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The fallout from the terrorist attack near the border town of Eliat this past Thursday that killed eight Israelis, and the subsequent pursuit of the murderers by Israeli security forces into Egypt that resulted in a confrontation with Egyptian police, killing as many as five, continues to be felt across the region.
Hamas launched a deadly barrage of rockets that killed one civilian and wounded twenty over the weekend, while Israel launched a series of air strikes that Hamas claims killed fourteen Palestinians. As Israeli politicians call for stronger action against the terrorists, the UN and Egypt are working to broker a cease-fire with Hamas. The terrorists agreed late Sunday to restoring the peace, but, according to the Associated Press, more rocket fire targeting Israeli towns was launched after the cease-fire deadline, and Israeli planes continued their strikes deep into Gaza. Apparently, not all Hamas factions have accepted the cease-fire and the violence continues.
The incident has sparked the most serious diplomatic row between Israel and Egypt since Hosni Mubarak was forced out last February. It has also further isolated Israel at a time when the Palestinian Authority is preparing to ask the United Nations General Assembly to grant it statehood.
Further complicating matters is the growing insecurity along the Egyptian border as Palestinian infiltration into Gaza is now augmented by concerns about the Sinai crossing. The terrorists made their way from Gaza into the Negev Desert and then crossed into Israel. Also, there are concerns about the ability of the Egyptian army to keep weapons and explosives from making their way into Gaza since the Rafah border crossing was opened by the new Egyptian government. And there are concerns about how committed the Egyptian army is to securing the border as it seeks to respond to popular opinion that is rabidly anti-Israel.
Opposition leader Tzipi Livni said on Friday, “The border with Egypt is no longer a peaceful border and we need to change the way we treat it.” Egypt denies claims that the terrorists infiltrated into Israel from the Sinai, and also scoffs at the notion that the border security has weakened in the region since the fall of Mubarak. Israel thinks that the Egyptian army doesn’t see guarding the border with Israel as a top priority anymore. Indeed, attacks on the gas pipeline that supplies Israel and Jordan proves the Israeli’s point. No doubt, the government will be forced to address this additional threat to Israel by beefing up security along the 250 mile-long border.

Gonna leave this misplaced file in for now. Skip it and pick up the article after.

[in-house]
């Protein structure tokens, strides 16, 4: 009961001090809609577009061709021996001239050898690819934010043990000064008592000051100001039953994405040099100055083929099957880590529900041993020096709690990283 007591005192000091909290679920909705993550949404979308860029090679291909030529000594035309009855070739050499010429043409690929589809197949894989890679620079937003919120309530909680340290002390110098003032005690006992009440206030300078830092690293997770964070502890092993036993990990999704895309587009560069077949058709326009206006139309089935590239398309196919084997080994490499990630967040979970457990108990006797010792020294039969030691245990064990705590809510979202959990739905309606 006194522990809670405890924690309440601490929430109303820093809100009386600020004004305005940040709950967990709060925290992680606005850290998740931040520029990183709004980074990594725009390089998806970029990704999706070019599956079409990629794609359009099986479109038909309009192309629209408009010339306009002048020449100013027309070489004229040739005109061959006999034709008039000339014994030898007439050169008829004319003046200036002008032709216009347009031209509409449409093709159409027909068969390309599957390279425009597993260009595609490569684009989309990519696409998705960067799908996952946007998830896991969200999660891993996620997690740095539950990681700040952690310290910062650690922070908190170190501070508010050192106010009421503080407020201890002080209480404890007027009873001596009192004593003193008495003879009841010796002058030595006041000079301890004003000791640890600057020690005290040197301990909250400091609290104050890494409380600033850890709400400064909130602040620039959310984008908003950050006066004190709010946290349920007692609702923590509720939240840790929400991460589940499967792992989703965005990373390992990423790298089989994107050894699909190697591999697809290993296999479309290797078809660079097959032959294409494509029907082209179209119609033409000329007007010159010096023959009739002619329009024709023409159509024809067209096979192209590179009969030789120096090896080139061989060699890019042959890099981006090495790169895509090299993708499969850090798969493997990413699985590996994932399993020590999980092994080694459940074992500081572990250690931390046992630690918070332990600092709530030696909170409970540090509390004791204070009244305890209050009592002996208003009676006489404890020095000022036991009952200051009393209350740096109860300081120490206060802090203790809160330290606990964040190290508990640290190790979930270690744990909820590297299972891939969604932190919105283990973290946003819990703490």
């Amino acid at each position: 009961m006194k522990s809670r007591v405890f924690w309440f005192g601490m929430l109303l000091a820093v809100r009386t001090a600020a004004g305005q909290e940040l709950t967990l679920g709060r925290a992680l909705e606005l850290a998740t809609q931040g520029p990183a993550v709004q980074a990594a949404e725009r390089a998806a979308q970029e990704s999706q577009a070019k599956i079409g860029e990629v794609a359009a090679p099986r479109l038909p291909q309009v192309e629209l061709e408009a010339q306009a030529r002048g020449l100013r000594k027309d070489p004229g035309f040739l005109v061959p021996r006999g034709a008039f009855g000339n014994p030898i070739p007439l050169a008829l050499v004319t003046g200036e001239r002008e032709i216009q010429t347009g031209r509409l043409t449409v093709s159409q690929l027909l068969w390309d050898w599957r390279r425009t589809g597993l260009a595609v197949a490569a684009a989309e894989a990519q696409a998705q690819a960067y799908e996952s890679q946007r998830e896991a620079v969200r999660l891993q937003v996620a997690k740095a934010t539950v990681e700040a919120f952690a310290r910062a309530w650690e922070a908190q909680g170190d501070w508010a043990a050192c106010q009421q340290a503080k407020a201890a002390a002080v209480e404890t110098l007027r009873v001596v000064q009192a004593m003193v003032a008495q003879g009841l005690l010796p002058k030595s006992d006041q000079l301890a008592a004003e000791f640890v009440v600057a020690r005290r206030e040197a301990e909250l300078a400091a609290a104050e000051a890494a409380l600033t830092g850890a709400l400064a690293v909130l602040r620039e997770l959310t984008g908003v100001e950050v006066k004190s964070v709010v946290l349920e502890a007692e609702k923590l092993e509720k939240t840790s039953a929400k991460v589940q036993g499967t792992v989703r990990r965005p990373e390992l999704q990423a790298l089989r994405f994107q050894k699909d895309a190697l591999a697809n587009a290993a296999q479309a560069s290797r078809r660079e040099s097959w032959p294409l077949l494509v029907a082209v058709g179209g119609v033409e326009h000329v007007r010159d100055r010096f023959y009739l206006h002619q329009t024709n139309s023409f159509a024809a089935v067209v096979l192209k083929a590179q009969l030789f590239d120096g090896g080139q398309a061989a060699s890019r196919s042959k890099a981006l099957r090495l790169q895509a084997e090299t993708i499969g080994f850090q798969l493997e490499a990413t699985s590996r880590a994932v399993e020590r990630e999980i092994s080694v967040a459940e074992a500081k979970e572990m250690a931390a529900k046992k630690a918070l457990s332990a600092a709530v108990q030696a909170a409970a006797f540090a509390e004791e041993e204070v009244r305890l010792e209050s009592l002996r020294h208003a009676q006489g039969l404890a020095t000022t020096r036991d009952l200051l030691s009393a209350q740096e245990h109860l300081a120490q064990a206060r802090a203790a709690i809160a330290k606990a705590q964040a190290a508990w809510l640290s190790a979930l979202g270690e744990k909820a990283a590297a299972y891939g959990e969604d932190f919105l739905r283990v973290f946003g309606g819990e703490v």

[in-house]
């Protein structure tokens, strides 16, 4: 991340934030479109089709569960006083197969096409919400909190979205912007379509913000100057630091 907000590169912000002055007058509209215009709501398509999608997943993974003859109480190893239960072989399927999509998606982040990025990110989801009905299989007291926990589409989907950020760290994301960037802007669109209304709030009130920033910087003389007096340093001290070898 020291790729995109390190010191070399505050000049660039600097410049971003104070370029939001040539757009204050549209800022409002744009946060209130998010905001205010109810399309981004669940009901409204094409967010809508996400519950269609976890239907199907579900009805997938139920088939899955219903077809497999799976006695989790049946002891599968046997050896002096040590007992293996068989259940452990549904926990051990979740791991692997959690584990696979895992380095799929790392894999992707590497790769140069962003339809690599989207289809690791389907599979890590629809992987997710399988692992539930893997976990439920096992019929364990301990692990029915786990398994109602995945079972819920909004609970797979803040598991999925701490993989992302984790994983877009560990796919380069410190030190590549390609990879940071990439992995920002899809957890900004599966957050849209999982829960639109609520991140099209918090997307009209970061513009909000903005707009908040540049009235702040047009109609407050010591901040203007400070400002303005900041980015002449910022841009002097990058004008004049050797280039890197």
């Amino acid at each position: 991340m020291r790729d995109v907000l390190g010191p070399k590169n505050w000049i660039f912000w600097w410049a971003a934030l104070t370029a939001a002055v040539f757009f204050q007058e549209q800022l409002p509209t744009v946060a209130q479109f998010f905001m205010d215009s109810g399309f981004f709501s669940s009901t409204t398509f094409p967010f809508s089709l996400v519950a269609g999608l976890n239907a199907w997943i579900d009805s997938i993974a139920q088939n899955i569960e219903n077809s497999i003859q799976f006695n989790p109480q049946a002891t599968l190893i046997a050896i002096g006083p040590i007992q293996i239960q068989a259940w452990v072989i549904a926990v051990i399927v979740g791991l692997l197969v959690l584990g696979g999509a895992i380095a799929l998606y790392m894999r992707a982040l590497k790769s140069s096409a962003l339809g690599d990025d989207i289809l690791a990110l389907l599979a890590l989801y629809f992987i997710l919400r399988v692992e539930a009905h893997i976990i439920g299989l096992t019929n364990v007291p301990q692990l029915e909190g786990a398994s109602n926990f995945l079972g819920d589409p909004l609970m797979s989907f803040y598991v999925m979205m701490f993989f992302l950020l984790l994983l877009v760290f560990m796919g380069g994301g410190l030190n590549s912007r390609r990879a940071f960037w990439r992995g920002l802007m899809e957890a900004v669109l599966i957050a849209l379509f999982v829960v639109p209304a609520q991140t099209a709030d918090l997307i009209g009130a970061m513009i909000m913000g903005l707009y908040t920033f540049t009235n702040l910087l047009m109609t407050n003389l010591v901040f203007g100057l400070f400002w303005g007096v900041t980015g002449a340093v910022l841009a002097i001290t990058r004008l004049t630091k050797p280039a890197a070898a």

The deaths of the Egyptian policemen who engaged Israeli forces in hot pursuit of the terrorists has angered the Egyptian people and government. The Egyptian government threatened to recall its ambassador to Israel if the Israelis didn’t apologize for the killings. Late Sunday, Israeli Defense Minister Ehud Barak issued a formal statement saying, “Israel is sorry for the deaths of Egyptian policemen during the attack along the Egyptian-Israeli border,” while a foreign ministry spokesman said in another statement that “Israel expresses deep regret” over the incident. Barak also called for a joint investigation of the incident with the Egyptian military.
The Egyptian cabinet refused to accept the apologies because it was “not in keeping with the magnitude of the incident and the state of Egyptian anger toward Israeli actions.” But even though it appears Israel’s statements of regret was rejected, there are conflicting reports whether or not the Egyptian ambassador has been recalled. The Israelis claim they have received no information from the Egyptian government that any kind of rupture was imminent.
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